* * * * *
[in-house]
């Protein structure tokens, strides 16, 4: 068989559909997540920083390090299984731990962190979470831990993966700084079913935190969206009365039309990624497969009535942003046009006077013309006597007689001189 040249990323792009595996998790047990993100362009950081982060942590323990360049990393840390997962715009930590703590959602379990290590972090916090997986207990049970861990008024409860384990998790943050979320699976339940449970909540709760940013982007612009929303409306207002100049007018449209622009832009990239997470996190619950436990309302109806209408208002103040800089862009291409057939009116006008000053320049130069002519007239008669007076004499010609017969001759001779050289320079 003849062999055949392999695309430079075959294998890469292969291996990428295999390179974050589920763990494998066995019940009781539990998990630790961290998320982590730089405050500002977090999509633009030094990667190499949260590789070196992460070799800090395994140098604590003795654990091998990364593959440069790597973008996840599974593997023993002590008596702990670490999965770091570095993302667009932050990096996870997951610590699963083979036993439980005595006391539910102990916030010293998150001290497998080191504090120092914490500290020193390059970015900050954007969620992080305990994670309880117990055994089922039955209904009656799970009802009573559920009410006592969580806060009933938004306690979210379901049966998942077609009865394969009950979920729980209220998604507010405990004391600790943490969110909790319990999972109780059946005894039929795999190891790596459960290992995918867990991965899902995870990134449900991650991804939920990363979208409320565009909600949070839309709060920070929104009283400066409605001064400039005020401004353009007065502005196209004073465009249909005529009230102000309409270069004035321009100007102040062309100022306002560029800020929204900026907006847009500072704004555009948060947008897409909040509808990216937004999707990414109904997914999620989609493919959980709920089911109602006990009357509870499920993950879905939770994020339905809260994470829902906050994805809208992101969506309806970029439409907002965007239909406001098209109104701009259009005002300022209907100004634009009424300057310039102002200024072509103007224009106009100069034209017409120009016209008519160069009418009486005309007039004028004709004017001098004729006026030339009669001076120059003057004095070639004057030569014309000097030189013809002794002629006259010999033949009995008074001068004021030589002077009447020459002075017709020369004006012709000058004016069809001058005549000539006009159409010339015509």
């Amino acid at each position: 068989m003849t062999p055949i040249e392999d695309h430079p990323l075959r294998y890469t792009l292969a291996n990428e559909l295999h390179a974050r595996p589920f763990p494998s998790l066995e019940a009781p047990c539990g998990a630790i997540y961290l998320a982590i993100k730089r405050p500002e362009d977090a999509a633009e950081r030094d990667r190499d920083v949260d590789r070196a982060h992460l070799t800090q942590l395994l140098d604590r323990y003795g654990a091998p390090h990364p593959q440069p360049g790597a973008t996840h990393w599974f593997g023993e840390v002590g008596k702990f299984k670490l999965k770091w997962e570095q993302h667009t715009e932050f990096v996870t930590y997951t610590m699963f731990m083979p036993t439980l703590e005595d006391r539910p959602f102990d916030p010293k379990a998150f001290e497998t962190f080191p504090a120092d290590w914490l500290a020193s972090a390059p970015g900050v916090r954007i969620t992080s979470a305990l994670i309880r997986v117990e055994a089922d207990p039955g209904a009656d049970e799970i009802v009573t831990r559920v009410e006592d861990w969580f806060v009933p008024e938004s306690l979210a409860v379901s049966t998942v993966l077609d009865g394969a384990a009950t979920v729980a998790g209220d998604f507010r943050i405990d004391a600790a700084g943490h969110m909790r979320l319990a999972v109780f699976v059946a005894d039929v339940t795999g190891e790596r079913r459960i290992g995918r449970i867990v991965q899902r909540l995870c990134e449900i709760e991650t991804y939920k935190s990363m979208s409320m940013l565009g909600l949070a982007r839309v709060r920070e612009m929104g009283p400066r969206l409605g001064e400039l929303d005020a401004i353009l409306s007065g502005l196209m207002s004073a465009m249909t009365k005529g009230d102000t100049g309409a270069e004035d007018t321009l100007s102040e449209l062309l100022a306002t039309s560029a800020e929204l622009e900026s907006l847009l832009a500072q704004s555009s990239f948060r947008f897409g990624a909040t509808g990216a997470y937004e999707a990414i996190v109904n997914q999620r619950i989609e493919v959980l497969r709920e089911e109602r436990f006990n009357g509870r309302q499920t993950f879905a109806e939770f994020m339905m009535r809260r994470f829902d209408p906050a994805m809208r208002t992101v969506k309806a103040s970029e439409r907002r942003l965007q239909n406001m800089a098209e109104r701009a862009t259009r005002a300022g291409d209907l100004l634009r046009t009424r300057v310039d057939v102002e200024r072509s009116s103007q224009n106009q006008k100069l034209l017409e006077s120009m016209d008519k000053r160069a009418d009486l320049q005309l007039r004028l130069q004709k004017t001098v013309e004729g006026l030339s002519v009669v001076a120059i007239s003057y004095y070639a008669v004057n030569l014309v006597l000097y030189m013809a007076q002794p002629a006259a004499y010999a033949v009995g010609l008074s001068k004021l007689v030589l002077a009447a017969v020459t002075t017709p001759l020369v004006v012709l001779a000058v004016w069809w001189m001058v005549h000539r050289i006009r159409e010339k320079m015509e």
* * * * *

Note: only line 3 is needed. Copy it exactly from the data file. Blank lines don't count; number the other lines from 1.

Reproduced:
């Amino acid at each position: 068989m003849t062999p055949i040249e392999d695309h430079p990323l075959r294998y890469t792009l292969a291996n990428e559909l295999h390179a974050r595996p589920f763990p494998s998790l066995e019940a009781p047990c539990g998990a630790i997540y961290l998320a982590i993100k730089r405050p500002e362009d977090a999509a633009e950081r030094d990667r190499d920083v949260d590789r070196a982060h992460l070799t800090q942590l395994l140098d604590r323990y003795g654990a091998p390090h990364p593959q440069p360049g790597a973008t996840h990393w599974f593997g023993e840390v002590g008596k702990f299984k670490l999965k770091w997962e570095q993302h667009t715009e932050f990096v996870t930590y997951t610590m699963f731990m083979p036993t439980l703590e005595d006391r539910p959602f102990d916030p010293k379990a998150f001290e497998t962190f080191p504090a120092d290590w914490l500290a020193s972090a390059p970015g900050v916090r954007i969620t992080s979470a305990l994670i309880r997986v117990e055994a089922d207990p039955g209904a009656d049970e799970i009802v009573t831990r559920v009410e006592d861990w969580f806060v009933p008024e938004s306690l979210a409860v379901s049966t998942v993966l077609d009865g394969a384990a009950t979920v729980a998790g209220d998604f507010r943050i405990d004391a600790a700084g943490h969110m909790r979320l319990a999972v109780f699976v059946a005894d039929v339940t795999g190891e790596r079913r459960i290992g995918r449970i867990v991965q899902r909540l995870c990134e449900i709760e991650t991804y939920k935190s990363m979208s409320m940013l565009g909600l949070a982007r839309v709060r920070e612009m929104g009283p400066r969206l409605g001064e400039l929303d005020a401004i353009l409306s007065g502005l196209m207002s004073a465009m249909t009365k005529g009230d102000t100049g309409a270069e004035d007018t321009l100007s102040e449209l062309l100022a306002t039309s560029a800020e929204l622009e900026s907006l847009l832009a500072q704004s555009s990239f948060r947008f897409g990624a909040t509808g990216a997470y937004e999707a990414i996190v109904n997914q999620r619950i989609e493919v959980l497969r709920e089911e109602r436990f006990n009357g509870r309302q499920t993950f879905a109806e939770f994020m339905m009535r809260r994470f829902d209408p906050a994805m809208r208002t992101v969506k309806a103040s970029e439409r907002r942003l965007q239909n406001m800089a098209e109104r701009a862009t259009r005002a300022g291409d209907l100004l634009r046009t009424r300057v310039d057939v102002e200024r072509s009116s103007q224009n106009q006008k100069l034209l017409e006077s120009m016209d008519k000053r160069a009418d009486l320049q005309l007039r004028l130069q004709k004017t001098v013309e004729g006026l030339s002519v009669v001076a120059i007239s003057y004095y070639a008669v004057n030569l014309v006597l000097y030189m013809a007076q002794p002629a006259a004499y010999a033949v009995g010609l008074s001068k004021l007689v030589l002077a009447a017969v020459t002075t017709p001759l020369v004006v012709l001779a000058v004016w069809w001189m001058v005549h000539r050289i006009r159409e010339k320079m015509e």